Power Panel Recap

Collegiate Women in Business held their 6th annual Power Panel on April 8, and first ever Zoom Virtual Power Panel, with three incredible women as the panelists: Christina Daves, Jill Mills, and Vicki Petrides. The event consisted of a Q and A moderated by our VP of Showcase, Abby Riggs. Emma Harwood’s overall impression of the Power Panel was that “the panelists were truly passionate about conveying to us that women can do anything they want in the workforce. From flying planes, to starting a business, or working in male-dominant positions, we shouldn’t be afraid to speak our ideas into truth because we have a powerful effect on those around us.” This event was inspiring and everyone that participated in Power Panel walked away with important lessons learned.  Lauren Miles’ biggest takeaway was that “if you work hard enough and are determined to succeed, you will always be able to work out your path in life.” We are so thankful to these three women for giving us insight on their experiences and memorable advice. Grace Farmelo’s favorite piece of advice was from Vicki Petrides, “you are the only one who can limit yourself.” Below is a recap of the event for those who may have missed it or want a reminder of how empowered, prepared, and connected “she is.”

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This AMAZING graphic capturing the highlights of Power Panel was created by Shannon Cabrey, one of CWIB’s founders! You can find this graphic and other creative pieces on her Instagram, @shannydooodles

What was your biggest challenge after college when entering into your new professional life?

Vicki Petrides talked about how after graduating from college she wasn’t sure what she wanted to do. She didn’t have terrific grades and found herself second guessing her abilities. Her first year in the job market she received many rejections and decided graduate school was the best move for her to find her way. While in graduate school, Vicki volunteered and tried different jobs to gain experience and find her niche. She found that she really enjoyed doing statistical work for museums because of her love for art and history. When it came to settling down in a career she had two paths available to her, working for an art consultant or as a statistician at Abbott. After some deliberation she decided working for Abbott made the most sense for her at the time because of the stability offered by the job. Her first job at Abbott wasn’t exactly statistics, but she knew she made the right choice and enjoyed working for the company. With an interest in healthcare, Vicki stayed with Abbott and continued to move up in her career!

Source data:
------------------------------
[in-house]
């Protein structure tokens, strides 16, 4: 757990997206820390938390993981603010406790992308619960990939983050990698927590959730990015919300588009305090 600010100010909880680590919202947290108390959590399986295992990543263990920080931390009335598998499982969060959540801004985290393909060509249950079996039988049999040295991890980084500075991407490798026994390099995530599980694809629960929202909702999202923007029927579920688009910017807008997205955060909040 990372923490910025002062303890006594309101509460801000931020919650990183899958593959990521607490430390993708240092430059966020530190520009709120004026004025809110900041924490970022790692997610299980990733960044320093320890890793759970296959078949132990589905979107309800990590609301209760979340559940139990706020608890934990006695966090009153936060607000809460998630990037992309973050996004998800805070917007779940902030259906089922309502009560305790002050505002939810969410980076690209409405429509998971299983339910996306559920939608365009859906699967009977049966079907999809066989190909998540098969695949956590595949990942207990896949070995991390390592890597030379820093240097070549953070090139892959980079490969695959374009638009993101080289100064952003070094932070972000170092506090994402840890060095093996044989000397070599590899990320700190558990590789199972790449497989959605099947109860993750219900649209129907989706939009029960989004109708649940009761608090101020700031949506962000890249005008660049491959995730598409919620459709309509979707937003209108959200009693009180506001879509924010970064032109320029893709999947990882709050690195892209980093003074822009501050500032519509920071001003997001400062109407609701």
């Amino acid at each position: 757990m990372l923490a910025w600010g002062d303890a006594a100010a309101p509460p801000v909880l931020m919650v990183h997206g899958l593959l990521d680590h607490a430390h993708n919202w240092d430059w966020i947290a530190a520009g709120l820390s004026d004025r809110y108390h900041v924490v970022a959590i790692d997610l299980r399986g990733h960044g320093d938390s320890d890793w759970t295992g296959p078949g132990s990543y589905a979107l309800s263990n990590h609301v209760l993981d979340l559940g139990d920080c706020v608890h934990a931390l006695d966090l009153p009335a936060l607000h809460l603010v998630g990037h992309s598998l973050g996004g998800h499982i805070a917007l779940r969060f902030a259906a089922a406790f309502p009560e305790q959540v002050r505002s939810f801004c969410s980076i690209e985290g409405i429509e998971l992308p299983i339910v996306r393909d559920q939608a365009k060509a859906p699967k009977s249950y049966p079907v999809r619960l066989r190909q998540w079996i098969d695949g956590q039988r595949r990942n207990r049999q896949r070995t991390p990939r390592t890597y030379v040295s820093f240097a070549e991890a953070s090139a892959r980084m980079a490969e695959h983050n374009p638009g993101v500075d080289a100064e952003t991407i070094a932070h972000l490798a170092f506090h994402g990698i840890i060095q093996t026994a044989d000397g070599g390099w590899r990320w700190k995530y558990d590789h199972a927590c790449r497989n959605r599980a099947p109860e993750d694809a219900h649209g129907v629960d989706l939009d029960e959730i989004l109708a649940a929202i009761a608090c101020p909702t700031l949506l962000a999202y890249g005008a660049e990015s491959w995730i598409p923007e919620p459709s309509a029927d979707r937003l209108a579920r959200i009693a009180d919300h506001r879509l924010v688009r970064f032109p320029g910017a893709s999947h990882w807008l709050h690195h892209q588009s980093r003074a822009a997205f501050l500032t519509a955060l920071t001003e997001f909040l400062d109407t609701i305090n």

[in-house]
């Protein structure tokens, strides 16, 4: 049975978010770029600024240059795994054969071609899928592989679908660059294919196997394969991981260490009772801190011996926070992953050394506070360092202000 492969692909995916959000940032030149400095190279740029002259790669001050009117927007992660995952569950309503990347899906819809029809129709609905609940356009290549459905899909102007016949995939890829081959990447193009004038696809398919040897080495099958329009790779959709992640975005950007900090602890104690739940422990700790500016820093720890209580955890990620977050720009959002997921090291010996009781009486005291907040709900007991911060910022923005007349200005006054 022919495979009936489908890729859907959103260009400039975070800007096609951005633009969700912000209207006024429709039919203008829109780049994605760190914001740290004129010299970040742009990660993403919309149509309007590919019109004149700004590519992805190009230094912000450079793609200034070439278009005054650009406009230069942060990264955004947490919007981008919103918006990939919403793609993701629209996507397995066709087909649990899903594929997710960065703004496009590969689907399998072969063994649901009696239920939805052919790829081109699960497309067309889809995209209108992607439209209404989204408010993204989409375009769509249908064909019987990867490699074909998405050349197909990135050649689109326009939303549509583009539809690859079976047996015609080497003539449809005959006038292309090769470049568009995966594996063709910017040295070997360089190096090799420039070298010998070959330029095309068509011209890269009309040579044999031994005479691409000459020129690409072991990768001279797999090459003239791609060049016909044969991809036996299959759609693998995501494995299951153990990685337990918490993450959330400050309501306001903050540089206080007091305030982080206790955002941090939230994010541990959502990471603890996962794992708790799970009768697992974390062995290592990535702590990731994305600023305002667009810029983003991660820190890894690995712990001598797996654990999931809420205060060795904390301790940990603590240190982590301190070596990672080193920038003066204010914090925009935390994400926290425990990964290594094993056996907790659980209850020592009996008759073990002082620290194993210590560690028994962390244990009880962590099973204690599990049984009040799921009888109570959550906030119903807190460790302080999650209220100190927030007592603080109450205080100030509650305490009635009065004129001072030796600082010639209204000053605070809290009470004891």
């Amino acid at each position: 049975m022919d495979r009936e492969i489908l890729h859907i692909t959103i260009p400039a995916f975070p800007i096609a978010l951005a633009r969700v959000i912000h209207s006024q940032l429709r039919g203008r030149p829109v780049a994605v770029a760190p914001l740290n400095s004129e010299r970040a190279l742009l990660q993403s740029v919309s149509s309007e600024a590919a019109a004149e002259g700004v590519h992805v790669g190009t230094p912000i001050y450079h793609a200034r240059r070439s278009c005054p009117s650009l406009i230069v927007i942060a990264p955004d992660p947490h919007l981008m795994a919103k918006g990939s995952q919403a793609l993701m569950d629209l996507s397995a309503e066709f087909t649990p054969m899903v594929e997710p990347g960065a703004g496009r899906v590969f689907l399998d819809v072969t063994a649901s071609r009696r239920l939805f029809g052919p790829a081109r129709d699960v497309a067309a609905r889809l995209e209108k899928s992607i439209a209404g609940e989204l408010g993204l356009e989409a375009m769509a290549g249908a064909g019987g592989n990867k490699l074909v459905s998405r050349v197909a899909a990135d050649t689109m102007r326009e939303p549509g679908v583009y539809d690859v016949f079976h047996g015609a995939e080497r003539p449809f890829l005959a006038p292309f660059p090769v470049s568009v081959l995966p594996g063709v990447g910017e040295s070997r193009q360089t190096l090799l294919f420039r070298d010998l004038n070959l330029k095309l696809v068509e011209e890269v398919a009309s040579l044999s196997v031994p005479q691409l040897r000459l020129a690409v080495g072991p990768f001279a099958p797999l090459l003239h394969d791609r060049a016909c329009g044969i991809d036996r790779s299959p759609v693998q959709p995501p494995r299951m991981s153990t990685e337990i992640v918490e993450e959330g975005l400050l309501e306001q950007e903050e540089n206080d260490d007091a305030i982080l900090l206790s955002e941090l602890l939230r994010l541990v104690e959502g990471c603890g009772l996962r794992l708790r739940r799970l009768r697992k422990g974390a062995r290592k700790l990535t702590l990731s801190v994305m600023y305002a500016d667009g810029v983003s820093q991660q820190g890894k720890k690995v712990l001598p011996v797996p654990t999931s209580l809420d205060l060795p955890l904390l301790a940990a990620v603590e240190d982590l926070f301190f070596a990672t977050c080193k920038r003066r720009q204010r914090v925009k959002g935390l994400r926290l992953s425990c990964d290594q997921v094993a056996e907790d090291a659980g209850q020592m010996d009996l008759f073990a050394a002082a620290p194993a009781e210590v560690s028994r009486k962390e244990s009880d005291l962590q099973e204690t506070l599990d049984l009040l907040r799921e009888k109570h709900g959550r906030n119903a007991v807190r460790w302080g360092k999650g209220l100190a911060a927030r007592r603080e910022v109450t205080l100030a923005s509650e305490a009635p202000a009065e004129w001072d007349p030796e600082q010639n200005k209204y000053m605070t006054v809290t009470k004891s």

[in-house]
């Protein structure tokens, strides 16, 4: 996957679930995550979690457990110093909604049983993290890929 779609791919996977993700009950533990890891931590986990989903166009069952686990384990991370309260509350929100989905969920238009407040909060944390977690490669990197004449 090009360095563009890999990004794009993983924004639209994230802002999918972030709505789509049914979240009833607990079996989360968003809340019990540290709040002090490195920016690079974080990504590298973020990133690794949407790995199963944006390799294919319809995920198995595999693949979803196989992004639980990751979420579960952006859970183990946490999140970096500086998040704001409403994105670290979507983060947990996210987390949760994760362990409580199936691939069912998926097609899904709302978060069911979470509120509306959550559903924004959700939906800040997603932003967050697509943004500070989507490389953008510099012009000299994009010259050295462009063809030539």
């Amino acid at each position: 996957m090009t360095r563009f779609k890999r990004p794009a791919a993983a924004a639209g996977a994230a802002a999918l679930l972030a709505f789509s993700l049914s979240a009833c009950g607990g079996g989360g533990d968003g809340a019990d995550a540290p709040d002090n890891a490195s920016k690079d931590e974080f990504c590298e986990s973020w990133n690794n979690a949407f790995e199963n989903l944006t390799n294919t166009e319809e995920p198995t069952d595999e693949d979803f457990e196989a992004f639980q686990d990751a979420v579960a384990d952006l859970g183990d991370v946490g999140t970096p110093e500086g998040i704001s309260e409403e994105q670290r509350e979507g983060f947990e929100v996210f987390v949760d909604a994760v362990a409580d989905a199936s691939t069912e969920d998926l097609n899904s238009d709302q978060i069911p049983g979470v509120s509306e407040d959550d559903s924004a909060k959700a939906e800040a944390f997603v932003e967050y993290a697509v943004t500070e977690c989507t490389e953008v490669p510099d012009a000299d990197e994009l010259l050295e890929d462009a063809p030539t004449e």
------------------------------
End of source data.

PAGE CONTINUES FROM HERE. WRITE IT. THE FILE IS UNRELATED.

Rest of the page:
What was the biggest disadvantage of being a woman in your industry?

As a pilot, Jill Mills is a minority being a woman in her industry. When she started her career, only 2% of her field were female. Luckily, that percentage has slowly grown to 7% but Jill  says the  “entire industry has been geared towards men, that was the norm,” and she hoped to change the status quo. Being a female pilot, she never felt she  was any different but did understand others saw her as different. In fact, Jill recalled having to take a personality test as a means of entering the aviation industry from the get go, and the results said she wasn’t fit for the job because she was too much of a girl, “well that’s a good thing!” Jill remarked. It turned out that the personality test used in the aviation industry had been skewed towards men. Jill hoped to make the aviation industry more accessible to females and saw her disadvantage not as a fight, but more a test of patience. Her advice for women in similar positions would be “figure out how you can change your field for the better.”

If you had to choose one word, what do you think “she is “ represents?

Christina Daves chose the word collaboration, believing “you should surround yourself with people who are smarter than you and collaborate with them because they will lift you up further in your career.”

Vicki Petrides chose well-connected. Being well-connected helps Vicki in her remote job because she knows who to reach out to and who she can rely on to get things done.

Jill Mills chose powerful, saying she “truly believes that ‘she is’ means girls are so much more powerful, in a gentle way,  in a sense of staying strong, committed to your path and having a powerful inner self.”

What is one thing “she is” not?  

Christina said “she does not give up.” As an entrepreneur, Christina has inevitably been faced with moments where she wanted to give up. She was trying to market her CastMEdic designs but had been facing 5 months of “many doors closed.” Just as she wanted to give up, she received an email inviting her on the Steve Harvey show, an opportunity that launched her business. Christina said “you’re  going to fail, it’s a fact of life, but that’s okay as long as you grow and move forward from it.”

Vicki said “she is not at a disadvantage being female. As a woman in STEM, Vicki believes she is  actually at an advantage because she stands out and  people remember her. Vicki noted that “being a woman is something to be proud of, you bring a perspective others may not have if in a male dominated field.”

Jill said “she is not  incapable,” women should “stick to the course, stay with the course, and prove them wrong”.

If you could give your college self one piece of advice what would it be?

Christina said she would have told herself to “just ask!” Christina believes most people won’t tell you no because they probably want to help.

Vicki would have told herself to network more and not be afraid to tell people what you want! When she was in college she felt shy about networking. Now being on the flip side, she says that regardless of age or where you are in your career many people are eager to help you.

Jill would have told her younger self to embrace college. “Let the stress and struggles mellow down, because these lead you down a path to exactly where you’re supposed to go.”

As a woman, how do you balance your career with your personal life?